Rick van Lieshout
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Scala Day 3 - Concurrency is key!

- 5 min read

Day 3 promises to go into “hard things” like XML and concurrency. So far I’ve been liking Scala and if it can really simplify concurrency then it might earn a permanent slot in my toolkit.


We can express XML just as easily as we do a string, the example below shows how to express some XML and how to access its inner text. Note, however, that you need to add the “scala-xml” jar file to your build solution as it no longer comes included with Scala.

scala> val movies =
     | <movies>
     | <movie genre="scifi">Star Trek</movie>
     | <movie genre="fairytale">Star Wars</movie>
     | </movies>
movies: scala.xml.Elem =
<movie genre="scifi">Star Trek</movie>
<movie genre="fairytale">Star Wars</movie>

scala> movies.text
res0: String =
Star Trek
Star Wars

We can use the ” \ ” operator to search for specific entries, which we can then access just as with a list:

scala> val movieNodes = movies \ "movie"
movieNodes: scala.xml.NodeSeq = NodeSeq(<movie genre="scifi">Star Trek</movie>, <movie genre="fairytale">Star Wars</movie>)

scala> movieNodes(0)
res1: scala.xml.Node = <movie genre="scifi">Star Trek</movie>

To check the “genre” attribute of the first item in movieNodes we run:

scala> movieNodes(1)
res3: scala.xml.Node = <movie genre="fairytale">Star Wars</movie>

scala> movieNodes(1) \ "@genre"
res4: scala.xml.NodeSeq = fairytale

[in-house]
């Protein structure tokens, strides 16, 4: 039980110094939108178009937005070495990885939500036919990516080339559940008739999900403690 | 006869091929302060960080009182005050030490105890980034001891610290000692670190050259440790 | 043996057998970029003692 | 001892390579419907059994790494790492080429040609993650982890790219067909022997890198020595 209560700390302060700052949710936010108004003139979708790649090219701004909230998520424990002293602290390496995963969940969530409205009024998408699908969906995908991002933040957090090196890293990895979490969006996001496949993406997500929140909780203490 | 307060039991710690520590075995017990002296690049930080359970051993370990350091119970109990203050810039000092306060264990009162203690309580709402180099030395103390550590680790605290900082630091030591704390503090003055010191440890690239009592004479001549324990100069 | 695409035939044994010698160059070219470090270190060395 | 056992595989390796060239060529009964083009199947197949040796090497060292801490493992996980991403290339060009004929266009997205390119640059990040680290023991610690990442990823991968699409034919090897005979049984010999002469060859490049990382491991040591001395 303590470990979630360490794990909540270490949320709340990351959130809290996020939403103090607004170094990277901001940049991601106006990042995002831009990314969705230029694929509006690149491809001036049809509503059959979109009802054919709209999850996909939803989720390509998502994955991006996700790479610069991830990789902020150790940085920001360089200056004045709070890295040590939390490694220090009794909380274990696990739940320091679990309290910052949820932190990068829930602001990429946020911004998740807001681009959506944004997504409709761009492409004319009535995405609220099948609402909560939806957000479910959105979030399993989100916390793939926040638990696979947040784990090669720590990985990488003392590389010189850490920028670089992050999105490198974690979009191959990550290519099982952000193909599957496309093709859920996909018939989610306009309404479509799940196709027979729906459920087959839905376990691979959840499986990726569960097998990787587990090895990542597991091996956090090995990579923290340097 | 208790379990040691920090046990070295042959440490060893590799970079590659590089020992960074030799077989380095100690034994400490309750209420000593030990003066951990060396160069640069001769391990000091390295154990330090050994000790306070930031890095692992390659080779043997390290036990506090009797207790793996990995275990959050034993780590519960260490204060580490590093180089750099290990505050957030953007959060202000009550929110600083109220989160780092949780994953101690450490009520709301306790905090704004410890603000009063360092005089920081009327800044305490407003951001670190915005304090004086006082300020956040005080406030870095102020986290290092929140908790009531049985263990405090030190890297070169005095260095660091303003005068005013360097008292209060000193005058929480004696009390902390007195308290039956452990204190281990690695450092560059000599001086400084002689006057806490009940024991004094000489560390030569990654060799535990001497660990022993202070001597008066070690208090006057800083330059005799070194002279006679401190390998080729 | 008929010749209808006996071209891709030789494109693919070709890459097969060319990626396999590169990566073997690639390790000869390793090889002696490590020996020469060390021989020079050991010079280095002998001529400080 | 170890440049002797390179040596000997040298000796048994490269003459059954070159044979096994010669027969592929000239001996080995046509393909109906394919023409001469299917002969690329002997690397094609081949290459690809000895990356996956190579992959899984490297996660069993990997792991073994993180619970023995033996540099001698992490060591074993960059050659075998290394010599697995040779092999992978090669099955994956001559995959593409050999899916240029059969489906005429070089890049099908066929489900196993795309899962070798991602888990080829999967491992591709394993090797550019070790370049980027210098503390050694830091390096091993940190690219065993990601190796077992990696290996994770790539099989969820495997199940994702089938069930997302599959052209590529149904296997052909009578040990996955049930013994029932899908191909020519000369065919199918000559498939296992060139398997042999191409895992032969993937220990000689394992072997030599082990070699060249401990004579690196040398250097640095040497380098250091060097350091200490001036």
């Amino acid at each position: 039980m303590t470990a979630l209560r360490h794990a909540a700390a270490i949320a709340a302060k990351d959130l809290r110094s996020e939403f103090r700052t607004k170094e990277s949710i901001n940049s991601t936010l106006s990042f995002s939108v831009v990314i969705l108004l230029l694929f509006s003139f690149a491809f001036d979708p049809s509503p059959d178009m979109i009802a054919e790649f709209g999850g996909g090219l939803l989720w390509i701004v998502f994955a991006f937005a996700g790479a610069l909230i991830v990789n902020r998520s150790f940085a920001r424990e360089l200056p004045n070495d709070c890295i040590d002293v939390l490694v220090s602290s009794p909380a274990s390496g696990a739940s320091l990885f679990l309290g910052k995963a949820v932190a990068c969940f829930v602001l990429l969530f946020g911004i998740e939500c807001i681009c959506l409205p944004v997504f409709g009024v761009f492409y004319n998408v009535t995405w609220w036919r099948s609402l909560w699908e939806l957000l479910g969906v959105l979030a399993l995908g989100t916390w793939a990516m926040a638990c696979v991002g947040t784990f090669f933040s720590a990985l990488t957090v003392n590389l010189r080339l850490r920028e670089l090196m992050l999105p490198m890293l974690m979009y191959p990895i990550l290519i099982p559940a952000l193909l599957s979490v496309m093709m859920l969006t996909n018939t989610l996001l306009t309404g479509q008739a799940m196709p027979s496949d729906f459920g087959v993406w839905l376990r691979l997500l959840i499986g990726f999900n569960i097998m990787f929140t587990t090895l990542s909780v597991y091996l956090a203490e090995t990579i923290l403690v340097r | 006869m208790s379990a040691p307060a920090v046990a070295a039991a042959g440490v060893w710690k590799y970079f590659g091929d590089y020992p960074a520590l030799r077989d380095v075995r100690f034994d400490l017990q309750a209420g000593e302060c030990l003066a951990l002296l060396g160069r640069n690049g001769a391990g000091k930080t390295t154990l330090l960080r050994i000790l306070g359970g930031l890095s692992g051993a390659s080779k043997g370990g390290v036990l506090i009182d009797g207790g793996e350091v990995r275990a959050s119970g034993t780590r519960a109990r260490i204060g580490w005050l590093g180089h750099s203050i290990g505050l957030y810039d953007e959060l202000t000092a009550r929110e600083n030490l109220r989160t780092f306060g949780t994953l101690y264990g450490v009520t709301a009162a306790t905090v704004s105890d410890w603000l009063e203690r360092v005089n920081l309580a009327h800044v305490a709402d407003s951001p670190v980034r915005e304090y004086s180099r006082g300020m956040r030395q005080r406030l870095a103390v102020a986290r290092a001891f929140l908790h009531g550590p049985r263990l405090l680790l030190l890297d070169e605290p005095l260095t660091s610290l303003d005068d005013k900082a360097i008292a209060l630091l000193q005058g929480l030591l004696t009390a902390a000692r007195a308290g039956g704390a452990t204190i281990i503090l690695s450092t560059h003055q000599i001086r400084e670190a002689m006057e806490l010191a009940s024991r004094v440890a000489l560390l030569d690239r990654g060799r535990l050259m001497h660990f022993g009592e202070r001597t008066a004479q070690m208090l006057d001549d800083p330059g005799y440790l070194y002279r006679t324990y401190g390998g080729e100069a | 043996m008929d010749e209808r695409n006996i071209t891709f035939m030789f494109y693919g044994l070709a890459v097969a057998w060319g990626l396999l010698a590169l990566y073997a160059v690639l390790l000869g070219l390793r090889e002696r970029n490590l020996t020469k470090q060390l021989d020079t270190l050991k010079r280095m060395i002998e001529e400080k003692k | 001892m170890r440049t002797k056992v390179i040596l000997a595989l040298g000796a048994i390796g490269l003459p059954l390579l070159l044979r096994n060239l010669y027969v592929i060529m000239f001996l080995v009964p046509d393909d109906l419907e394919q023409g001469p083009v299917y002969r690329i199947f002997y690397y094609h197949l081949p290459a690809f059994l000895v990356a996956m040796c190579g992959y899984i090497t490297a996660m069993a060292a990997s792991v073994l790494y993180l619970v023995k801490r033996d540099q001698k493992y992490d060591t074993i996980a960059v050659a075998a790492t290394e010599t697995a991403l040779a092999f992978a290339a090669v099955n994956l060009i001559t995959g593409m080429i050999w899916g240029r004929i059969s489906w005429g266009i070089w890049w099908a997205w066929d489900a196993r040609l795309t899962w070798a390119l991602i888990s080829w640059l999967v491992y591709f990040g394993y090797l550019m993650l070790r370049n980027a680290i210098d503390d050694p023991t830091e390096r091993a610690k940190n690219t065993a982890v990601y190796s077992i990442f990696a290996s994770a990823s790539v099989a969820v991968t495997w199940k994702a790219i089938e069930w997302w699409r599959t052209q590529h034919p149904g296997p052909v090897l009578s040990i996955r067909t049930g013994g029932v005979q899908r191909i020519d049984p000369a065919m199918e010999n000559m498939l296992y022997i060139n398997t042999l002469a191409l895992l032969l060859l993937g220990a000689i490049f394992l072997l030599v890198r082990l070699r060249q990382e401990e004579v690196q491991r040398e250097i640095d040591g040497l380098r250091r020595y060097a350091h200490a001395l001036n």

As we can see it returned the correct genre, fairytale, for the movie “Star Wars”. So far Scala delivers on its promise to make “hard things” like XML easy. Let’s see what else we can do.

Pattern matching, guards and Regex

Scala will use pattern matching often, such as when you parse XML or pass messages between threads. The simplest form of pattern matching can be achieved with:

def doChore(chore: String): String = chore match {
  case "clean dishes" => "scrub, dry"
  case "cook dinner" => "chop, sizzle"
  case _ => "whine, complain"
println(doChore("clean dishes" ))
println(doChore("mow lawn" ))

We define two chores and an alternative. We then call the method with a valid and invalid parameter. This will match the valid one and return “scrub, dry”, the second won’t match and will return “whine, complain”.

Scala also supports guards in the case statement. Using this to calculate factorials, for instance, we can filter out weird numbers (like 0 and negatives) while matching all the other positive numbers to x, and thus return it’s factorial.

def factorial(n: Int): Int = n match {
  case 0 => 1
  case y if n < 0 => 0
  case x if x > 0 => factorial(n - 1) * n

We can also use regular expressions to do our matching:

scala> val reg = """^(F|f)\w*""".r
reg: scala.util.matching.Regex = ^(F|f)\w*

scala> println(reg.findFirstIn("Fantastic"))

scala> println(reg.findFirstIn("not Fantastic"))

We can even combine XML and the matching features like so:

(movies \ "_" ).foreach { movie =>
  movie match {